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Ziegfeld: The Man Who Invented Show Business

by Ethan Mordden

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As a biography, Ethan Mordden's "Ziegfeld: The Man Who Invented Show Business" (2008) is nothing special. As a book about Broadway during the Flo Ziegfeld era, however, it is excellent. Mordden often has little to say about the man he is supposedly writing about, while offering detailed descriptions of virtually every show Ziegfeld ever brought to Broadway.

Mordden has written at least eight other books about Broadway, including "The Happiest Corpse I've Ever Seen: The Last 25 Years of the Broadway Musical" and "All That Glittered: The Golden Age of Drama on Broadway, 1919-1959." His "Ziegfeld" is just another in the series.

Mordden could be described as a Broadway elitist. He seems to regard any other form of entertainment as second class. About television, for example, he writes, "Television offers canned stardom, strictly for those who tailor their material to rules of the usual federal white breads." But he does know his stuff. It's amazing how much he knows about live performances from a century ago.

Ziegfeld followed a simple formula to become "the man who invented show business," which to Mordden means simply Broadway. He believed in beautiful girls, beautiful costumes and beautiful sets. He could also identify great talent. Despite lacking a sense of humor, according to Mordden, he made stars out of Eddie Cantor, Will Rogers and Fanny Brice, among other comics. He's the producer who first put "Showboat" on the stage.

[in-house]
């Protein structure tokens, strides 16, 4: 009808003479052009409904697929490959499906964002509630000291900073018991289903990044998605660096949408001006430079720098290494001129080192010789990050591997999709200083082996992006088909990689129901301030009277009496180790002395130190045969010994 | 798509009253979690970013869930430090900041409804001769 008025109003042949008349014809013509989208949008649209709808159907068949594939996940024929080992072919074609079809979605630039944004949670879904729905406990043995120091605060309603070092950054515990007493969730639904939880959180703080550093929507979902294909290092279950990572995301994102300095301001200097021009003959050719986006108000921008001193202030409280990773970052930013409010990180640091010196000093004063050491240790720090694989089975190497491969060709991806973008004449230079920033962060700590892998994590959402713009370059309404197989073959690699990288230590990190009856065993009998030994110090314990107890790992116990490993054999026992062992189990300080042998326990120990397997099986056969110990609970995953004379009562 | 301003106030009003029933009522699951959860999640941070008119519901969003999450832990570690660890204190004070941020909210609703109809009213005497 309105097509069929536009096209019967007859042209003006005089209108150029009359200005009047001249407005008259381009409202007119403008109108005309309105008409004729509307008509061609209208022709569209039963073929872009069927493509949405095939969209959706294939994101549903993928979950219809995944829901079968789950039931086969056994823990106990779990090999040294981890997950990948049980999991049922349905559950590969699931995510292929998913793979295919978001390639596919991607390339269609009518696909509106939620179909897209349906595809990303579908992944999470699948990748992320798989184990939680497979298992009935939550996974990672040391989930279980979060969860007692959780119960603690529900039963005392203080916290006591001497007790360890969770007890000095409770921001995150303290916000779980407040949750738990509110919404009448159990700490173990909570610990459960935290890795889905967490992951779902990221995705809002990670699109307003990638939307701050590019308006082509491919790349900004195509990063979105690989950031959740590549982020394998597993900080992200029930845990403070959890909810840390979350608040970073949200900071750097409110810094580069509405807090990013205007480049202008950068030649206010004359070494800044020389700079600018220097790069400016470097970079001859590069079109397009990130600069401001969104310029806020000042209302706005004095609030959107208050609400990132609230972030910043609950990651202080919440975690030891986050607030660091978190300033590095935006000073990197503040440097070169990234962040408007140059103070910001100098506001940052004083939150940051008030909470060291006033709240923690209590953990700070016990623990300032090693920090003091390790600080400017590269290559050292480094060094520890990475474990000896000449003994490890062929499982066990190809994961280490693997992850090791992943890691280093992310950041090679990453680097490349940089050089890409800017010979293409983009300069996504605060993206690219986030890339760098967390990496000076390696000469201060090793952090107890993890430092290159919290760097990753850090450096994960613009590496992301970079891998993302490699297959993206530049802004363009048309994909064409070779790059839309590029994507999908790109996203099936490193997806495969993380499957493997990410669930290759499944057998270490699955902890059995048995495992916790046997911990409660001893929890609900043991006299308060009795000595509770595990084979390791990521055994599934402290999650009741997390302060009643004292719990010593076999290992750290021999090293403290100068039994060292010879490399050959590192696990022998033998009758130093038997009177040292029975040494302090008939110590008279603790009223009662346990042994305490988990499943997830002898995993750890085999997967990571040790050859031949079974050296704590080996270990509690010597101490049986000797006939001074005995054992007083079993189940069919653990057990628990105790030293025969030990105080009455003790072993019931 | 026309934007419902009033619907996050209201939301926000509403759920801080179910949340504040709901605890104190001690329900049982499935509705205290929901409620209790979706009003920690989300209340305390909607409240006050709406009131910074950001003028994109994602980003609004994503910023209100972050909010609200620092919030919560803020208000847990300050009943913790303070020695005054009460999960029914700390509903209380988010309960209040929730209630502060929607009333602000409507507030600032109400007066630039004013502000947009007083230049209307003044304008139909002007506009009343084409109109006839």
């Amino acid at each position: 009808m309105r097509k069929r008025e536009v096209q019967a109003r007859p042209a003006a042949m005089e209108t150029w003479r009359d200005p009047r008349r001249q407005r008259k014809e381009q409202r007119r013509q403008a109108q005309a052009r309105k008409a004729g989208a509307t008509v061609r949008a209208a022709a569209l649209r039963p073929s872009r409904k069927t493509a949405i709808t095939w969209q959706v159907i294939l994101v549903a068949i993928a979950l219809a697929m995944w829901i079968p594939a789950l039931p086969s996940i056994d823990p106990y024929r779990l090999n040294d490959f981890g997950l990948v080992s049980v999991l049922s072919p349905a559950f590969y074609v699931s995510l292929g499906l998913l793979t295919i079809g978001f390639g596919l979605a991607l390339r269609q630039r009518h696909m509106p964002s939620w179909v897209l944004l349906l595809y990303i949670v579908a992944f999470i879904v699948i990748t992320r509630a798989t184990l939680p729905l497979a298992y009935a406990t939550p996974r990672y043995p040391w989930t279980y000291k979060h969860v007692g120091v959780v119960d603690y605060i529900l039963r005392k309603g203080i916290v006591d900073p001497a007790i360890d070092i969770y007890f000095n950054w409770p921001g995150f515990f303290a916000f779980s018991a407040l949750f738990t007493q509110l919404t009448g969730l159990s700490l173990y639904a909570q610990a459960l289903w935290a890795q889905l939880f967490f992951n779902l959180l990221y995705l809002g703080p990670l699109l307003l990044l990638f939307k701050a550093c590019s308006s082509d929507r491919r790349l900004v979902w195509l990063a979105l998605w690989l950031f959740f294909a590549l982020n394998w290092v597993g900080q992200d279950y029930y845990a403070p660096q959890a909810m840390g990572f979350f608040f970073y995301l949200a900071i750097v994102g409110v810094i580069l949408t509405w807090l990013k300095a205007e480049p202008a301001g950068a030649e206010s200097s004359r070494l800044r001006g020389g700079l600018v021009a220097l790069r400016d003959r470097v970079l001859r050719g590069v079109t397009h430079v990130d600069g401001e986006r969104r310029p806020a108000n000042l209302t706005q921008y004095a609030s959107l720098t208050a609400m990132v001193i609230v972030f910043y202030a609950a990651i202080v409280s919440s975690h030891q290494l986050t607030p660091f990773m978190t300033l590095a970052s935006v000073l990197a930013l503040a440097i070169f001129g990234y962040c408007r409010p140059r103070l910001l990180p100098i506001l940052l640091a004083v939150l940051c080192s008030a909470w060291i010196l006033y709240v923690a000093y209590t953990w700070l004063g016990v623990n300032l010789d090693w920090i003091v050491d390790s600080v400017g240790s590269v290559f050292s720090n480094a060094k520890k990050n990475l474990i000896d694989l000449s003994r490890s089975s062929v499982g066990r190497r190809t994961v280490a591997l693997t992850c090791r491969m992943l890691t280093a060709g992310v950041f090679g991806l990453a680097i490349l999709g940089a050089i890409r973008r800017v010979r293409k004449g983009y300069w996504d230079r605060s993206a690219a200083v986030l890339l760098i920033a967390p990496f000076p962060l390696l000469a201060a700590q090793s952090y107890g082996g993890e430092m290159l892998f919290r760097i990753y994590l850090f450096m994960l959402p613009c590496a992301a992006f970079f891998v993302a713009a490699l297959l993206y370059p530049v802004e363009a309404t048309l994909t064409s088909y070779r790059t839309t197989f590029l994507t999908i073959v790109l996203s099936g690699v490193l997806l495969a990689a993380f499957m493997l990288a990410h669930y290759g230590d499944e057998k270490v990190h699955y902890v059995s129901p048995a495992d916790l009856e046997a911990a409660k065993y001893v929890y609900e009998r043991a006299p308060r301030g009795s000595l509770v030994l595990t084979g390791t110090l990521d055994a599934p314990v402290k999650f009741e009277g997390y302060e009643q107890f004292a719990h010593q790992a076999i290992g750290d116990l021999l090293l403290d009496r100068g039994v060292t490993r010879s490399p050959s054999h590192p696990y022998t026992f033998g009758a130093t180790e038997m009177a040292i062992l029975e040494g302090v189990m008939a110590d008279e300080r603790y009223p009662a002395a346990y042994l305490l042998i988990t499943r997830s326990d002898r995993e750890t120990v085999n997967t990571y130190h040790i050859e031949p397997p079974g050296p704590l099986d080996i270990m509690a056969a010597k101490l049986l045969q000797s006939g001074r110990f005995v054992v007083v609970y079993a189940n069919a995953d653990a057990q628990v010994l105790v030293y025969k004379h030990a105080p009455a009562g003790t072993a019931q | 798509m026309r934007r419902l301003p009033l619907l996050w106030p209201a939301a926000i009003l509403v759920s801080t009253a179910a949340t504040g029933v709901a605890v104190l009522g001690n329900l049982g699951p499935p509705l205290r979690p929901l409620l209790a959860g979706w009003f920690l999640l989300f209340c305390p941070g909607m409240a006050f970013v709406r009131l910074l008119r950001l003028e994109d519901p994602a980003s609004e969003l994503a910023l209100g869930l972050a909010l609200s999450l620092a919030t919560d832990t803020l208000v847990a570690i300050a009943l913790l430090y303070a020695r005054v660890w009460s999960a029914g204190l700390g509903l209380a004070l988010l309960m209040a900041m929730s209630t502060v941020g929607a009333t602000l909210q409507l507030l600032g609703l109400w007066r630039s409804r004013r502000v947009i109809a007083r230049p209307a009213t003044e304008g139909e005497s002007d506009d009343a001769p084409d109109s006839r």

The author's prose ranges from the ridiculous ("... he was collapsing under the weight of more lawsuits than can dance on the head of a pin") to the sublime (he describes the Ziegfeld Girl as "the upwardly mobile harlot"), but it's almost always fun. ( )
  hardlyhardy | Jun 24, 2013 |
  MightyLeaf | May 25, 2010 |
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Amazon.com Product Description (ISBN 0312375433, Hardcover)

Any girl who twists her hat will be fired! – Florenz Ziegfeld

And no Ziegfeld girl ever did as she made her way down the gala stairways of the Ziegfeld Follies in some of the most astonishing spectacles the American theatergoing public ever witnessed.  When Florenz Ziegfeld started in theater, it was flea circus, operetta and sideshow all rolled into one.  When he left it, the glamorous world of "show-biz" had been created.  Though many know him as the man who "glorified the American girl," his first real star attraction was the bodybuilder Eugen Sandow, who flexed his muscles and thrilled the society matrons who came backstage to squeeze his biceps.  His lesson learned with Sandow, Ziegfeld went on to present Anna Held, the naughty French sensation, who became the first Mrs. Ziegfeld.  He was one of the first impresarios to mix headliners of different ethnic backgrounds, and literally the earliest proponent of mixed-race casting.  The stars he showcased and, in some cases, created have become legends: Billie Burke (who also became his wife), elfin Marilyn Miller, cowboy Will Rogers, Bert Williams, W. C. Fields, Eddie Cantor and, last but not least, neighborhood diva Fanny Brice.  A man of voracious sexual appetites when it came to beautiful women, Ziegfeld knew what he wanted and what others would want as well.  From that passion, the Ziegfeld Girl was born. Elaborately bejeweled, they wore little more than a smile as they glided through eye-popping tableaux that were the highlight of the Follies, presented almost every year from 1907 to 1931.  Ziegfeld's reputation and power, however, went beyond the stage of the Follies as he produced a number of other musicals, among them the ground-breaking Show Boat.  In Ziegfeld: The Man Who Created Show Business, Ethan Mordden recreates the lost world of the Follies, a place of long-vanished beauty masterminded by one of the most inventive, ruthless, street-smart and exacting men ever to fill a theatre on the Great White Way : Florenz Ziegfeld.